Canada defies global trend with tame inflation
By David Ljunggren
OTTAWA (Reuters) - Canada's annual inflation rate slipped to a relatively tame 2.3 percent in January as a strong currency helped it buck a global trend that has seen several major nations struggle to control rising prices.
January's rate, released by Statistics Canada on Friday, matched analysts' forecasts and compares with a 2.4 percent rate in December.
The figures prompted traders to trim their bets on the likelihood of a near-term interest rate hike by the Bank of Canada, which targets 2 percent inflation.
The year-on-year core rate, which is closely watched by the central bank, slipped to 1.4 percent from 1.5 percent in December.
One of the reasons for the relatively subdued inflation rate was the strong Canadian dollar, which hit a near three-year high on Thursday against the U.S. dollar.
"Those calling for a spring (rate) hike just got dealt a blow with inflation that is going absolutely nowhere ... This suggests to me that the Bank of Canada's concerns about the Canadian dollar and its disinflationary influences are still fully operational in the Canadian economy," Scotia Capital's Derek Holt said.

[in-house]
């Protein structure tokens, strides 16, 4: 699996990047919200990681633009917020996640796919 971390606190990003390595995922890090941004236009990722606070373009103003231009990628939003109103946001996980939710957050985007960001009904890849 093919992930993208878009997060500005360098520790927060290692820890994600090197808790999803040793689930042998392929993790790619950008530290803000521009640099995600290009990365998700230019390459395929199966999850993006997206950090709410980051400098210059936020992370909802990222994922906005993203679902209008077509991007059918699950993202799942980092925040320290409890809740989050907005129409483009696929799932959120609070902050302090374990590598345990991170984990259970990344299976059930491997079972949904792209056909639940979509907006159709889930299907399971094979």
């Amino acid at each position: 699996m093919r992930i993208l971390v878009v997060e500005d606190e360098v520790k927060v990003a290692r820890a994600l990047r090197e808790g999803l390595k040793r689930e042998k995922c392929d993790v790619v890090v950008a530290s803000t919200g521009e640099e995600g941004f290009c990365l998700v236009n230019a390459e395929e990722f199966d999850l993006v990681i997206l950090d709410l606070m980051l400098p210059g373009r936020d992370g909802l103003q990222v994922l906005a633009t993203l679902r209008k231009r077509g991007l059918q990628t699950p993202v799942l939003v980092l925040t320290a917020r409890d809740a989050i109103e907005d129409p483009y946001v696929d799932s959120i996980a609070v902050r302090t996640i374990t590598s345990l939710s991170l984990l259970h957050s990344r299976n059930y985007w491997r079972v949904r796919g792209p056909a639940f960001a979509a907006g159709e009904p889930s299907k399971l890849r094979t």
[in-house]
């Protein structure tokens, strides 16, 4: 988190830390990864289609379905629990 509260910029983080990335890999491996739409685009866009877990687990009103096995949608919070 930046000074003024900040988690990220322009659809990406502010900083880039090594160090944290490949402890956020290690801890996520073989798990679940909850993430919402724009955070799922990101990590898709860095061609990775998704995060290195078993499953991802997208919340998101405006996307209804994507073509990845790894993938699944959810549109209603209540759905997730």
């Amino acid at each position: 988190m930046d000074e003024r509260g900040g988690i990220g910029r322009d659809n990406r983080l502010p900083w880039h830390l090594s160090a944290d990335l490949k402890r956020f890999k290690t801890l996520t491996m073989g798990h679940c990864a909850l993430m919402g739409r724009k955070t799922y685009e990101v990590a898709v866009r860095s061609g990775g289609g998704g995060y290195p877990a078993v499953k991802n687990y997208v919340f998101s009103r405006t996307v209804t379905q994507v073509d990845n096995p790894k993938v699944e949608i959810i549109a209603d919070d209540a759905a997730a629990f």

Although the currency's strength helps keep prices under control, partly by reducing the cost of imported goods, the Bank of Canada frets it could also hurt the crucial export sector.
The Canadian dollar rose as high as C$0.9825 to the U.S. dollar, or $1.0178, just after the report. By 1230 p.m. (1730 GMT) it had slipped back to C$0.9834 to the U.S. dollar, or $1.0169. Continued...